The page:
A pair of Air Force F-35A Lightning II aircraft carried out an airstrike on an Islamic State tunnel network in northern Iraq on Tuesday, marking the service’s first combat use of the aircraft, the military said.
The strike by the conventional takeoff and landing variant of the Joint Strike Fighters was conducted deep in Iraq’s Hamrin Mountains, U.S. Air Forces Central Command said in a statement.
Israel became the first to use the F-35 operationally last May, followed by the Marine Corps’ first attack with F-35Bs — the vertical takeoff and landing variant — against Taliban targets in Afghanistan.
Earlier this month, F-35s of the active duty 388th and reserve 419th fighter wings out of Hill Air Force Base, Utah, first deployed to Al Dhafra Air Base in the United Arab Emirates — the service’s third deployment of the aircraft and its first to Central Command, where they are assigned to the 4th Expeditionary Fighter Squadron.
The aircraft previously deployed to Royal Air Force Lakenheath and the U.S. Pacific Command area of responsibility in 2017.
The Lockheed Martin stealth jet is the U.S. military’s most expensive weapon ever produced and the program that produced it has long been plagued by problems. The latest of these were serious flaws in the supply chain for spare parts, outlined in a Government Accountability Office report last week.
In their Air Force combat debut, the jets used a Joint Direct Attack Munition against an ISIS tunnel network and weapons cache in an area called Wadi Ashai, where Iraqi and coalition forces have been battling ISIS sleeper cells.
Coalition officials believe ISIS has been moving materiel and people through the mountainous area to support its resurgent operations.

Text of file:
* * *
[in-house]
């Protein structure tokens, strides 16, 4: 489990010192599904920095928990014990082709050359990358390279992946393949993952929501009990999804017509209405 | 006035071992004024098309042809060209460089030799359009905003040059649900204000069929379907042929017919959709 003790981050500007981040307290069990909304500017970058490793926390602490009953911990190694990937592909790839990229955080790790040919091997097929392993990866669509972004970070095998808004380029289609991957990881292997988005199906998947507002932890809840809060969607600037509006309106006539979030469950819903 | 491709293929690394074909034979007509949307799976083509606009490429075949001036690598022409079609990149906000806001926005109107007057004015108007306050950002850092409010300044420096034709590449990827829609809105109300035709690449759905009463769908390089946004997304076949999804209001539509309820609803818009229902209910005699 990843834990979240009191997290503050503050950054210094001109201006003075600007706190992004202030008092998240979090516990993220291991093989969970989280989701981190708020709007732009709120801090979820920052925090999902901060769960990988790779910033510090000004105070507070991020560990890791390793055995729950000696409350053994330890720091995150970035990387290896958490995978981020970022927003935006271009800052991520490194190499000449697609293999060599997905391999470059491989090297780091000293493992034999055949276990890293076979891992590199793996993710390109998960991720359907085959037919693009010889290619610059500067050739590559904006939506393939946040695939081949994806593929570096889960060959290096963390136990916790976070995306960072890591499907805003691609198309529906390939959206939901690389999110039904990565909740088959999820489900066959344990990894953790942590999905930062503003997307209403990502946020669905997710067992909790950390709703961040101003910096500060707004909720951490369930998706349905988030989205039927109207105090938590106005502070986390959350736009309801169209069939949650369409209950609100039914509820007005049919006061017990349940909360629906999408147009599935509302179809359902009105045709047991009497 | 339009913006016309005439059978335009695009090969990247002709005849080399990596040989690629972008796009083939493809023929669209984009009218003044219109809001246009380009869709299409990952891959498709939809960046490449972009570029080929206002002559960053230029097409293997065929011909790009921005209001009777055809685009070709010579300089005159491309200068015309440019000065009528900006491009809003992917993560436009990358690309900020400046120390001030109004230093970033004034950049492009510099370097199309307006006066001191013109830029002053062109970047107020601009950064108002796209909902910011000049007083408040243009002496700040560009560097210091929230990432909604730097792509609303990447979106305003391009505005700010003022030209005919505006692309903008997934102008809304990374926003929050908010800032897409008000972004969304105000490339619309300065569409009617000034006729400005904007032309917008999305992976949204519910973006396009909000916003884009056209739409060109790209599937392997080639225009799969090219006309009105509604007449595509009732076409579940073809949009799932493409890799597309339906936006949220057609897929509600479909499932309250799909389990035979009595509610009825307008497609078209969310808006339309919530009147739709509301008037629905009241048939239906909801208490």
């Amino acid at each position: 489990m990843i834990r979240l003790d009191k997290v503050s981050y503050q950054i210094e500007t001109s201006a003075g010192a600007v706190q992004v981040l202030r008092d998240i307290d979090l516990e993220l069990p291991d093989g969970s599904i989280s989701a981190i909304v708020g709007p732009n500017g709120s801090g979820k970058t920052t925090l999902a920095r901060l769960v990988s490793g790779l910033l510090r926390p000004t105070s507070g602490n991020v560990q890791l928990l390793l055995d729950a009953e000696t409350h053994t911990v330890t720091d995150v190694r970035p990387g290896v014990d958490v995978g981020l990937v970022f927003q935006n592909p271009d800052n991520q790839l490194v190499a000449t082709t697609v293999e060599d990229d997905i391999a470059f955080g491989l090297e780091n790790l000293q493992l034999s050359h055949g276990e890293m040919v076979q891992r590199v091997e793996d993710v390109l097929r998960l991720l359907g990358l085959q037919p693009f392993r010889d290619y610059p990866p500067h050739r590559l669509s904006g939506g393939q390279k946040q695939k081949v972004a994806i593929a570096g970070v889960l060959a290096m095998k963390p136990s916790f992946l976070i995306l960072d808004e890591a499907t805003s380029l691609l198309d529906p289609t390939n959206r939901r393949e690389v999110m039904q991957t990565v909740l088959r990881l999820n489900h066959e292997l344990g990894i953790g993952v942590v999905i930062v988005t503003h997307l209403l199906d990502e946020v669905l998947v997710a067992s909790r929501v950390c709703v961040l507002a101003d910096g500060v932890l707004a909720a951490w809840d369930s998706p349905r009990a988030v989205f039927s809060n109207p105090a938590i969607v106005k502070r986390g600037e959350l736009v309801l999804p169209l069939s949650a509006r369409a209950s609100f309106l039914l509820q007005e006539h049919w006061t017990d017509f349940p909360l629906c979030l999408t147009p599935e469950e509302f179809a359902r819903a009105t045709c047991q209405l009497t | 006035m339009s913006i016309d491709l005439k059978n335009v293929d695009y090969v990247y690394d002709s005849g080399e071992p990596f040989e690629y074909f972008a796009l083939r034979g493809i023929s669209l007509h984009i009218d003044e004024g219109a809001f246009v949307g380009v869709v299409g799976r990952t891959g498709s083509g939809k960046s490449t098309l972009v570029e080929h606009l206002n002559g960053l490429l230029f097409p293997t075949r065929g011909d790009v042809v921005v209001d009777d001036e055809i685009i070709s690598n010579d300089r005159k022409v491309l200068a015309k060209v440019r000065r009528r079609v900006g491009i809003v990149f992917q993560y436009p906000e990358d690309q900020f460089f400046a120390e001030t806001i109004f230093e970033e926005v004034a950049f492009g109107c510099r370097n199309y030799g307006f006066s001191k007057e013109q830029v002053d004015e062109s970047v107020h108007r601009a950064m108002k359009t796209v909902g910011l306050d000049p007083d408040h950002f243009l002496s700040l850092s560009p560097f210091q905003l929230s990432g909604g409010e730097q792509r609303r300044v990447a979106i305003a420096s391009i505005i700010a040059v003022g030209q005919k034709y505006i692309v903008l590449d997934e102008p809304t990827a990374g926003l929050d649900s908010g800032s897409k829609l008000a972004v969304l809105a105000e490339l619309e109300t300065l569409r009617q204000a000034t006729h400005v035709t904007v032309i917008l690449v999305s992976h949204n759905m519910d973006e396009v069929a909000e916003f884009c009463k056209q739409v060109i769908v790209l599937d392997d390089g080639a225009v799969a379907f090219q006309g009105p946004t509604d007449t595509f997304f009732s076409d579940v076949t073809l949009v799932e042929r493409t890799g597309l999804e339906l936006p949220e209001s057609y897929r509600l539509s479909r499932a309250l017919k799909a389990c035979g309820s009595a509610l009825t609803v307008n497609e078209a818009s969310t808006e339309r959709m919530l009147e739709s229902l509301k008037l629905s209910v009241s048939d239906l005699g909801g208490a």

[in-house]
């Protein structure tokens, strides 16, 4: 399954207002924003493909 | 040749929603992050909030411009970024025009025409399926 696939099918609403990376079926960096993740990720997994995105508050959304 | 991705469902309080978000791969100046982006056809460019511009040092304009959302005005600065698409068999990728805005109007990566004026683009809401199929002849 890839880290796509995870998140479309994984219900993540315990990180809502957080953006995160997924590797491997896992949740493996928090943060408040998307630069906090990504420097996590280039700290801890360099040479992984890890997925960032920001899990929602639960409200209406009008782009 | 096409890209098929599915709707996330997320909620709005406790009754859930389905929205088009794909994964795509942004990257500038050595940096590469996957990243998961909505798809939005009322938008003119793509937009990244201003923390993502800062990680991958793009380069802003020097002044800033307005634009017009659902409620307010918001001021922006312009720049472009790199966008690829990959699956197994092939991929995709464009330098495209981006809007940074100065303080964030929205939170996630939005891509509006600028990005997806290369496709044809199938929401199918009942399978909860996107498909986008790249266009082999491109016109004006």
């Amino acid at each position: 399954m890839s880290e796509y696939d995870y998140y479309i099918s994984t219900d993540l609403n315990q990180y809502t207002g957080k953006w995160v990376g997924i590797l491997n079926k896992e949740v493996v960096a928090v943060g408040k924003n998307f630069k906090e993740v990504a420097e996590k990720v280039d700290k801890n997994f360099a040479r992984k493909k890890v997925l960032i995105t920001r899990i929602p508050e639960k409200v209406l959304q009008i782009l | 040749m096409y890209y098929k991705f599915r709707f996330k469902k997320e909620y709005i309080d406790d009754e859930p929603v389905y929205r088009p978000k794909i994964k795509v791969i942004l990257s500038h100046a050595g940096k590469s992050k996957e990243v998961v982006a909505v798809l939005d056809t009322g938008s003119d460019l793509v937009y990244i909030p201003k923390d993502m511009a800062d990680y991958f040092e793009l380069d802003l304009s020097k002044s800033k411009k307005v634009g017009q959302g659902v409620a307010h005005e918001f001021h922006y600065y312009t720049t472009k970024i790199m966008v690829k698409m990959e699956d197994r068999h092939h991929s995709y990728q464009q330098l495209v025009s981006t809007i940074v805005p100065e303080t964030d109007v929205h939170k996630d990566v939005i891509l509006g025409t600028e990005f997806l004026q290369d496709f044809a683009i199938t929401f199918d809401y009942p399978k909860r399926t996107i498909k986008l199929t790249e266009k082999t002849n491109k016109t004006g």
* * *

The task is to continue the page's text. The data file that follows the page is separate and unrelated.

Backed by coalition forces, Iraqi counter-terrorism units launched an attack on ISIS cells and a support base in the same area last week, Operation Inherent Resolve said in a separate statement on Tuesday. Inherent Resolve is the U.S.-led international coalition battling ISIS in Iraq and Syria.
Tuesday’s strike in the region comes a day after an ISIS media group released a recent video recording of their leader, Abu Bakr al-Baghdadi.
The rare footage of Baghdadi offered the first publicly released images of him since he declared the group’s caliphate from Mosul’s Al Nuri Grand Mosque in 2014. In it, the terrorist leader took credit for the Easter Sunday bombings in Sri Lanka, and claimed that “jihad will continue until Judgment Day.”
Observers believe the video was meant to prove Baghdadi is still alive — some in the West and Russia had claimed he may have been dead or seriously wounded — and to motivate his supporters following their loss last month of the final patch of their self-declared caliphate in eastern Syria.
The extremist group’s resurgent campaign has been gaining momentum across Iraq and Syria, the research group Institute for the Study of War said in an assessment.
“ISIS is expanding its support zones and scaling up its attack campaign in key cities” including Raqqa In Syria and Mosul and Fallujah in Iraq, as well as areas in northern Syria and Iraqi Kurdistan, the assessment said.
The loss of its physical caliphate was a heavy blow for ISIS, but it’s not the end of the fight, Maj. Gen. Christopher Ghika, a deputy commander with Inherent Resolve, said in a statement Tuesday.
Last week’s combined operations in Wadi Ashai was the largest by Iraqi and coalition forces since U.S.-backed forces routed ISIS from its last stronghold in the eastern Syrian village of Bagouz in late March, officials said.
Coalition forces destroyed multiple tunnel systems, buildings, caves and command and control positions to prepare for Iraqi clearance operations, the coalition statement said.
“The [Counter-Terrorism Service] have dealt a major blow to Daesh’s ambitions,” Ghika said, using an Arabic acronym for ISIS. “With this strike, they lose even more of their capacity to destabilize Iraq.”
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